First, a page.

The Sleeping Bee

As the reclining sun made dense fog glow, I walked the path I had walked like a thread through my years. Memories returned a child, in these same feet, on this same path to the bus stop, imitating the red-winged black bird’s melody with her newly-developed whistle. 

With my first steps, I realized my pocket computer remained on the nightstand. Breathing the mist that merged land and sky, I didn’t miss a step. I didn’t need it — that taker of presence — I knew this path by heart. 

Along the creek, where we made movies with my father’s camcorder, and across the highway that never was this busy, I entered the forest. Owls lived in those trees, but now, only morning birds sang. Their notes brushed past the silver, camphor-scented leaves. Our mother accompanied them from a quarter mile away. Her watery voice now hushed; her soul now quiet. 

A narrow trail of sand through sap spikes took me from the forest to the cliff’s edge. The sun, unable to break the clouds, allowed the sky to hug me beside the Pacific’s expanse. Water and heaven: indistinguishable at the horizon. Ferocity made soft. 

Nothing between us, no dark window in my palm to disconnect my heart, nothing to take me away. In the salt air, I slowed to enjoy my solitary humanness and my awareness of each now. 

My eyes embraced the world. 

I stopped for a sparkle. With dew in diamond beads set symmetrically along each finger, a lupin leaf extended its palm to touch the day. Color called out and my eyes drifted to magenta muffin cup petals. Inside, on the yellow puff pillow, a bumble bee dozed. 

I reached for my pocket to document the sight, immortalize the memory, grasp and clasp at this now. To share it with my friends and receive heart-eyed emojis — each one a chemical thrill. I shook my head at the addict within and her insistence to go back and fetch the screen.

Instead, with nothing between us, I sat and observed the bee’s bottom rise and fall as it napped in its flower bed. Royal palms stretched to me, asking me to stay beside the ocean, held, as mist strung glittering beads in my hair.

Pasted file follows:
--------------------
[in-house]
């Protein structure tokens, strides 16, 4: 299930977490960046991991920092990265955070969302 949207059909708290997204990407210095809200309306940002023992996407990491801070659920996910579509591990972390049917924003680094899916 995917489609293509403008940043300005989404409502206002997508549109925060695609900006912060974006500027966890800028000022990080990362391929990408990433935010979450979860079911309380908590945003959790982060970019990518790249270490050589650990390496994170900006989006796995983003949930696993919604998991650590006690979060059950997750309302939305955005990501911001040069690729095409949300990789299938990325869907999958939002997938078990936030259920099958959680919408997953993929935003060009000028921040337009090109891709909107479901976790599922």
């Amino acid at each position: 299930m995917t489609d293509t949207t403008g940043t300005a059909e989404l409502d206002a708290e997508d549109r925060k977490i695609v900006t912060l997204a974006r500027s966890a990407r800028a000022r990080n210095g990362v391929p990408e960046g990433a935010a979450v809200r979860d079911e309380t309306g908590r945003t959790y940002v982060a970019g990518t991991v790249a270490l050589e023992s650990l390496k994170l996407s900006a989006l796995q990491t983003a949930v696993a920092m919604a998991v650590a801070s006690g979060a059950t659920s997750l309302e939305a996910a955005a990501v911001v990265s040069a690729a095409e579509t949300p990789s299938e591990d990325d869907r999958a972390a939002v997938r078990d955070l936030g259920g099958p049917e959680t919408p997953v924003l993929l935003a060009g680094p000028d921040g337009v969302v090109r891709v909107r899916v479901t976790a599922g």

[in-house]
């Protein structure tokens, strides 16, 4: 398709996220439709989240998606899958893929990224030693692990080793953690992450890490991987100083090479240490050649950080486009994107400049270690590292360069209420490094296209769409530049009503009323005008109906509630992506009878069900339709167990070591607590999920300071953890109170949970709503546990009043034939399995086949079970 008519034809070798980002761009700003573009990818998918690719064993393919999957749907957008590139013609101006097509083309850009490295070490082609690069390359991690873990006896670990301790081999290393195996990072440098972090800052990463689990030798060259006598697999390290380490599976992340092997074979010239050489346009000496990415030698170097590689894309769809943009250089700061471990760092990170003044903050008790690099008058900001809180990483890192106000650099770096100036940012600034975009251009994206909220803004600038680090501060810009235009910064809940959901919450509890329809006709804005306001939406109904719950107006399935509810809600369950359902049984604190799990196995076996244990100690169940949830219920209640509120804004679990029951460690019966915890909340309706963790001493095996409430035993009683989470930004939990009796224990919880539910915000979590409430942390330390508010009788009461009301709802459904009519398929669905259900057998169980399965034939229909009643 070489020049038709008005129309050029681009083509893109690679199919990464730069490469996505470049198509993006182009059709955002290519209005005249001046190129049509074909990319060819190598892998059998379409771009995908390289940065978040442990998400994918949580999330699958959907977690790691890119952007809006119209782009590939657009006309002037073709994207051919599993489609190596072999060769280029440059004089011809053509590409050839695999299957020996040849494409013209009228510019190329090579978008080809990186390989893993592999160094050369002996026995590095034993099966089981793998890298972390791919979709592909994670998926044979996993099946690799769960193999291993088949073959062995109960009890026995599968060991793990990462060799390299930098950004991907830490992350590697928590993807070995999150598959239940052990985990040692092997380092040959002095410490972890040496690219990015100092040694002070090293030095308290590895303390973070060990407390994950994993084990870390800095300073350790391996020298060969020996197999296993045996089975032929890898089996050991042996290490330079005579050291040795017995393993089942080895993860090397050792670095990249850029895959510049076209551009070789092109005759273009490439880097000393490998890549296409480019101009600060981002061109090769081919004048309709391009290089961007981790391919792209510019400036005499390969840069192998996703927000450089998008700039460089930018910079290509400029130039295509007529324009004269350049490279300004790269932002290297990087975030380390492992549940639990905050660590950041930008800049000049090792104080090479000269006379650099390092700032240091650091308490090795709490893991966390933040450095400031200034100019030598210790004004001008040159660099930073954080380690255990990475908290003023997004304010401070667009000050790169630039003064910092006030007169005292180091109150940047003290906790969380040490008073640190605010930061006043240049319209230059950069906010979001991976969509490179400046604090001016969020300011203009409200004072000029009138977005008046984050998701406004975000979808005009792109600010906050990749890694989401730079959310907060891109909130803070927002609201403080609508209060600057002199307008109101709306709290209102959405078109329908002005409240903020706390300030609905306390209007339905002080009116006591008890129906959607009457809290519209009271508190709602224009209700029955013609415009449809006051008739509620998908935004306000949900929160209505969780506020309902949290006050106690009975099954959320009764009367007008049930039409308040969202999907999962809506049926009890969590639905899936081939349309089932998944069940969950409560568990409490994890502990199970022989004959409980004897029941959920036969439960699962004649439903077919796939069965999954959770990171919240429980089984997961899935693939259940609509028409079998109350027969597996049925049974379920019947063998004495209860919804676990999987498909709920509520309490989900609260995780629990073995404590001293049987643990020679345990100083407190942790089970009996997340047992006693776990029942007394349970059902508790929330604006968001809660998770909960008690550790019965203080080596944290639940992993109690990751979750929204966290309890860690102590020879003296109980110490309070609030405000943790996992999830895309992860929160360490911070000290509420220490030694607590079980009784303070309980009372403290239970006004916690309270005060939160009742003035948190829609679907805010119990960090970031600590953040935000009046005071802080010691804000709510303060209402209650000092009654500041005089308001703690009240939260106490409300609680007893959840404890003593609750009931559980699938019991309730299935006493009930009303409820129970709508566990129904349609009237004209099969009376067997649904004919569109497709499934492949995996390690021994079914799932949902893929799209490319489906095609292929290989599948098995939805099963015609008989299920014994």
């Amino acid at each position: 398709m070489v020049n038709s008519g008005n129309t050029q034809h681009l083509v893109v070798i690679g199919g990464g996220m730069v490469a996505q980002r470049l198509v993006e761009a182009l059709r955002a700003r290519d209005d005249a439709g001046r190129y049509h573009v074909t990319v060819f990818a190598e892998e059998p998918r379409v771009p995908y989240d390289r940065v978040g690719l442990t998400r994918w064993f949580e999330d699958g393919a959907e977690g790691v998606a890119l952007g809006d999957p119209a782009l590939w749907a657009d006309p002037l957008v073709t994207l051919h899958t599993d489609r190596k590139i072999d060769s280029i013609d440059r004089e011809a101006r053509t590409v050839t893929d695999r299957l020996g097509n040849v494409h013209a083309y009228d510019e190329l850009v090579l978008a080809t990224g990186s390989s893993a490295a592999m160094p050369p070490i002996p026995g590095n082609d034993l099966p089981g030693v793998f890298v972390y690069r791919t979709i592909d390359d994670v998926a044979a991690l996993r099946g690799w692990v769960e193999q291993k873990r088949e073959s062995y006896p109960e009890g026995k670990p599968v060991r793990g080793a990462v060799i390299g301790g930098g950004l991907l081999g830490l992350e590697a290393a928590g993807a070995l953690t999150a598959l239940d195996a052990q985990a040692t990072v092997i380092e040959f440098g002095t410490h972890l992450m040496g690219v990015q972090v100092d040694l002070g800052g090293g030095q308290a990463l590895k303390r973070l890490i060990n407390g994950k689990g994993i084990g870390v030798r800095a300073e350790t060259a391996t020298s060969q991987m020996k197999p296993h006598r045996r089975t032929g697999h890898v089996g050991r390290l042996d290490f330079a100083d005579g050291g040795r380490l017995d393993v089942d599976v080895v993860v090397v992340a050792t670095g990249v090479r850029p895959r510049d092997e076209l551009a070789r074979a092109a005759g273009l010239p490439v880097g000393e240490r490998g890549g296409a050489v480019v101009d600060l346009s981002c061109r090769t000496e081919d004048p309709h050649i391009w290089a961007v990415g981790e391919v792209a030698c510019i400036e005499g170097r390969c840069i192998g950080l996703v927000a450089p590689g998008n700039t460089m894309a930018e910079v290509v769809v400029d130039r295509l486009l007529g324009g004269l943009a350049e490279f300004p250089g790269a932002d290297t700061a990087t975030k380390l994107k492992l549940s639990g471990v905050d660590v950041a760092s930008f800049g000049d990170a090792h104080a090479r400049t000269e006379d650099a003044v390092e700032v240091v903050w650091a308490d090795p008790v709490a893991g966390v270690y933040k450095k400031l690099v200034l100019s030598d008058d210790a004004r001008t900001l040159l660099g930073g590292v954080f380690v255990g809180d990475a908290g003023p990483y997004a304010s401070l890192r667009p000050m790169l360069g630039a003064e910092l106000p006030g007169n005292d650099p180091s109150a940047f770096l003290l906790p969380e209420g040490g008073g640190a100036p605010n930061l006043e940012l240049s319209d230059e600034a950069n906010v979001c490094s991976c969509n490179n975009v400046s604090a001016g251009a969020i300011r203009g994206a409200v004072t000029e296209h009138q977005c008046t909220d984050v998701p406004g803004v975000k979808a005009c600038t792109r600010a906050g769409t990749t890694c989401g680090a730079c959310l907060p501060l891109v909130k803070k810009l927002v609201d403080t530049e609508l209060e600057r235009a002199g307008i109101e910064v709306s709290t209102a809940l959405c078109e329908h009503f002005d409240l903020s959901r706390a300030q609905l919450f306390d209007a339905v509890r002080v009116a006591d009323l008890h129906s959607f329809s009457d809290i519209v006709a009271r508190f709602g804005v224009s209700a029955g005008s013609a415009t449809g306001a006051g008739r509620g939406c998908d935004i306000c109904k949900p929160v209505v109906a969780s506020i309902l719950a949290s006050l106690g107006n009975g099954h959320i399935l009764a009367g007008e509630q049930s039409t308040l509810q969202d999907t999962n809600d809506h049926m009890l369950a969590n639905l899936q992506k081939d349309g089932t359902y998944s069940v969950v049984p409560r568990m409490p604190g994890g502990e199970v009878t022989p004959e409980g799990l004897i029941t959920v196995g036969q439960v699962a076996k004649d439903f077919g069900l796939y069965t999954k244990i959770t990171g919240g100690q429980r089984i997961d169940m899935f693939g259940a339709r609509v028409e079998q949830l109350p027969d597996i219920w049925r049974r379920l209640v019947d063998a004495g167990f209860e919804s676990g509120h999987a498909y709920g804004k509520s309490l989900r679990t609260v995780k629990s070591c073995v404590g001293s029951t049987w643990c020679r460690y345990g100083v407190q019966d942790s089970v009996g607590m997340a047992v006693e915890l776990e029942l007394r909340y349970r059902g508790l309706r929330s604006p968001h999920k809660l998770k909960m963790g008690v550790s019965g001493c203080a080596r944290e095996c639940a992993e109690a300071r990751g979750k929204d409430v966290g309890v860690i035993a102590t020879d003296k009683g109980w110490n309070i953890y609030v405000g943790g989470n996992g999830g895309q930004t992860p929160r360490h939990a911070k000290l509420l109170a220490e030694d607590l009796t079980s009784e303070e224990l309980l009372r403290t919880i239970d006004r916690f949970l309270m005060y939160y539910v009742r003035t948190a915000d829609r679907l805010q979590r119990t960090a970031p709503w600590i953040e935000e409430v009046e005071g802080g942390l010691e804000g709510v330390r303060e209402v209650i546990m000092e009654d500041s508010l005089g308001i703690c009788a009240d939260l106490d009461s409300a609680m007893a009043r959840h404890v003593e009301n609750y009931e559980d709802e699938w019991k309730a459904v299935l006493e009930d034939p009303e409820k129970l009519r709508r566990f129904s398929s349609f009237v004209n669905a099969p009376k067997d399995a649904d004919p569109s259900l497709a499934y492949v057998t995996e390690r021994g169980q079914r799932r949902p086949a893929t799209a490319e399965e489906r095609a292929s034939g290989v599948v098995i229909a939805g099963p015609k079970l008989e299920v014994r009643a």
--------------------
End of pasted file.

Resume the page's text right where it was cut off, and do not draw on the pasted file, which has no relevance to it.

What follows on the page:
Praying for Rain

My heart, a seed within soil, calls the heavens to coax me out of dormancy.

My arms, oaks on drought-afflicted land, ache from the lost embrace.

My outstretched hands, messengers between earth and sky, cast pollinated prayers to the wind:

Beloved, do not allow your creations to wither. Without you, we are not whole.

Nourish our roots with your abundance; bring forth the flowers of our soul.

Deliver us to ourselves, and let our purpose grow.

Finding God

A familiar face, long and narrow, levitates in the corner between tiles. Thin legs and arms drawn close, protective of her slender body. I’ve seen her here for weeks now, shielded her from downpour, and guided her to safety.

I bend to pump soap into my wet, warm hand. With my face nearer hers, I say, “hello, dear,” because she’s waving her arm at me. I reach my index finger to her and she stops waving to reach back to me. For a moment, she and I are like God and man on Michelangelo’s ceiling.

The next day, I look but cannot find her familiar face.

Efflorescence

Shifting, bending, building her heart

Exhaling incense, honoring grace.

When efflorescence comes to Lavender’s branch,

She bows her head in devotion.

With warm fingertips, the benevolent sun

Lifts Lavender’s chin and says —

It’s your divine purpose to fully express

The depths of our soul.

Passing life through bees,

Scattering seeds like words to the wind

For Gaia to choose

How she will live forever.